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US President Biden, European Council President Michel and European Commission President von der Leyen
US President Joe Biden, European Council President Charles Michel and European Commission President Ursula von der Leyen at the last EU-US Summit in Brussels, June 2021.

Just when it seemed that subtle, skillful diplomacy had been consigned to the attic for foreign policy relics, Joe Biden and Ursula Von der Leyen have pulled a rabbit out of the hat. 

Ahead of their Friday (October 20) meeting the US President and the President of European Union Commission have reached an understanding on how to confront a Chinese manufacturing juggernaut that is increasingly hostile to international trade rules. They have also avoided a clash on how best to infuse sustainability into the production and trade of steel and aluminum products. 

Each side showed compromise in striking this deal, which follows two years of negotiations. The Europeans – who famously espoused “de-risking” rather than “de-coupling” in their relations with China – have recognized the threat posed by Chinese non-market steel policies and decided that bringing a dispute case to the World Trade Organization (WTO) would be fruitless. 

This decision took considerable courage given that for Germany, the EU’s economic powerhouse, China is the country’s largest overall export market and the second largest market for sales of German cars with nearly $31 billion in sales in 2022. For Volkswagen, the Chinese market constitutes 40% of its overall sales. 

But as Chinese exports of electric cars surge into the EU while German car exports to China fell 21% in the first six months (overall exports fell by 8%), Berlin is now on board with aggressive counter measures against China. Last month the Commission launched an investigation into Beijing’s subsidies for the electric vehicle sector.

The outlines of the Global Arrangement on Sustainable Steel and Aluminum (GASSA) indicate that Brussels and Washington would lead a “club” of market driven steel producers dedicated to “clean” steel production. Full details have yet to emerge, but it appears that the steel “club” will affix duties of 25% to imports of steel and 10% to aluminum imports. Other members of the club have yet to be identified but presumably will include, among others, Japan, Korea, Norway, Canada and Mexico.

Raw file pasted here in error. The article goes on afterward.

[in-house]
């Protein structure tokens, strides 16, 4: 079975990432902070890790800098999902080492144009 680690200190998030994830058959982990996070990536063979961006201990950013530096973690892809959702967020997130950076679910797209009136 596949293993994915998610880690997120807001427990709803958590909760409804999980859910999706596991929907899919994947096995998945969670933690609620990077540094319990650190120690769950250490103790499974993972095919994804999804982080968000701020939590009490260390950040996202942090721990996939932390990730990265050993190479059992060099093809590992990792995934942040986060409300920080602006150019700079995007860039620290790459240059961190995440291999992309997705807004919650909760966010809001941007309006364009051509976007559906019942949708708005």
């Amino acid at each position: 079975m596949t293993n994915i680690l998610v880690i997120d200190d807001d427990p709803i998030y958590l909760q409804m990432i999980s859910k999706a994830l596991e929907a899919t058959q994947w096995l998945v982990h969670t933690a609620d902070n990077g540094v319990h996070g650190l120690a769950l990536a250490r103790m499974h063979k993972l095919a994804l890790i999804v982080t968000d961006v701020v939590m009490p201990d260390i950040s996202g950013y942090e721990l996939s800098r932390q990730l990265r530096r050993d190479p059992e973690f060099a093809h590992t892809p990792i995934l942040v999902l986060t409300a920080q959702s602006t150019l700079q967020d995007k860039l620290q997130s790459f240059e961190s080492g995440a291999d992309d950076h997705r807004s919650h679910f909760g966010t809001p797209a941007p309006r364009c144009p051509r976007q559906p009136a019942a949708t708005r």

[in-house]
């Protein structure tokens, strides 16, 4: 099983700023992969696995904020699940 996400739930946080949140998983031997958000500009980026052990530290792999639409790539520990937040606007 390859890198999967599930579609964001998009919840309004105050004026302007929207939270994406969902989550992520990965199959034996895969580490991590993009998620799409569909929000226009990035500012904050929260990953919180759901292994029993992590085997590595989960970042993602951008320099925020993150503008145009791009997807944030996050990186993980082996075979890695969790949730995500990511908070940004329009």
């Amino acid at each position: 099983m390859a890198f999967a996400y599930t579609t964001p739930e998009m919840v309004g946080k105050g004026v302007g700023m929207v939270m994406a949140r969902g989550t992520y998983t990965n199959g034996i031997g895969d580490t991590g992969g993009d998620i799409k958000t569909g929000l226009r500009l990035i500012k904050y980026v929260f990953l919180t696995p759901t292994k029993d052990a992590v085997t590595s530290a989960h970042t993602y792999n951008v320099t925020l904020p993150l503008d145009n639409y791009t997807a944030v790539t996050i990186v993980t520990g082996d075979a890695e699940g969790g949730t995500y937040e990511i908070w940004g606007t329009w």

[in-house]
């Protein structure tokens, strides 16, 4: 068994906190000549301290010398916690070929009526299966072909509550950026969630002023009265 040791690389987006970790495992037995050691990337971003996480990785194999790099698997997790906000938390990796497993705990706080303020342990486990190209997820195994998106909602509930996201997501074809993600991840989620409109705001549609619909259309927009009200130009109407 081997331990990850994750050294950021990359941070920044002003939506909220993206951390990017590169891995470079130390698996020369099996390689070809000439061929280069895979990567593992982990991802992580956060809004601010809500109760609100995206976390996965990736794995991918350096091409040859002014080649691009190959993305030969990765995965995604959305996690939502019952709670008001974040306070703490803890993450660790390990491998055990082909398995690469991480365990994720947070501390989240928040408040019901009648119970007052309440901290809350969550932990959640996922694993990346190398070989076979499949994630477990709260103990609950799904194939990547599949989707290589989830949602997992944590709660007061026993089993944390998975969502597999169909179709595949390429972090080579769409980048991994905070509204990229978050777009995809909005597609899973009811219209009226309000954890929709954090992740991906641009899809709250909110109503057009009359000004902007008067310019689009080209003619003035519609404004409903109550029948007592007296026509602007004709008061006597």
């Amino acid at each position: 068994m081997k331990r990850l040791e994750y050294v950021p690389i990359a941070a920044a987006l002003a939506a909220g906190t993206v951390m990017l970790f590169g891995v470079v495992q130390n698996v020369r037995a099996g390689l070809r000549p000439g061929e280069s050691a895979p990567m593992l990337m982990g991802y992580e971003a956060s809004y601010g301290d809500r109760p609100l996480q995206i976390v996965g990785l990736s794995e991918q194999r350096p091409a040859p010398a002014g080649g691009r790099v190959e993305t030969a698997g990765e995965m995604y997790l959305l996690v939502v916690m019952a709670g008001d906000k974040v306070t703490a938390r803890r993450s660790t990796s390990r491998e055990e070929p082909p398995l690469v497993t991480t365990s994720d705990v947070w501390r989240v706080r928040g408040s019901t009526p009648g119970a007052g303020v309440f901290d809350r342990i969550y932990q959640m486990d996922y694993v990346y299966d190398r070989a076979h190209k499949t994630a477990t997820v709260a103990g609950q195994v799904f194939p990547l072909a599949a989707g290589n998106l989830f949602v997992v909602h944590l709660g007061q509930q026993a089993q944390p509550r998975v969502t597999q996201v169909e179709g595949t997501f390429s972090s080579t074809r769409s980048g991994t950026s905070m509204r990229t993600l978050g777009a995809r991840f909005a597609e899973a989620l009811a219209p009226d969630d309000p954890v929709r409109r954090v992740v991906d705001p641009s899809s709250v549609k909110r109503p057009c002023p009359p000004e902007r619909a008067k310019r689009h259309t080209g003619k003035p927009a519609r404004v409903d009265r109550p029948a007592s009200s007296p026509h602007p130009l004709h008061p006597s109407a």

Washington’s efforts to bully Brussels into giving it a CBAM exemption while agreeing to a separate indigenous system targeting China and other “dirty steel” producers ran into a brick wall. Such a system, the EU maintains, would violate WTO rules against discriminating among trading partners. 

According to the Organization for Economic Cooperation and Development (OECD), global steel production has surged over the past five years and sits today at 2.5 billion metric tons, up 56 million metric tons from a year ago. Although global demand is “faltering” according to the OECD, Chinese producers continue to rev up output including through new plants built in Southeast Asia. The Paris-based organization of advanced countries attributes this disconnect between demand and supply–current and future–to massive government subsidies in the form of grants, tax breaks and land-use rights. 

Although China participates in OECD discussions designed to tackle overproduction, years of talks have yielded precious little. Donald Trump and his US Trade Representative Robert Lighthizer dealt with the issue in 2018 in a heavy-handed but effective manner by slapping 25% duties on all steel imports along with 10% duties on imports of aluminum. But those duties were applied globally and had little impact on Chinese producers whose access to the US market had already been stymied by layers of duties applied over many years to offset dumping and subsidized exports.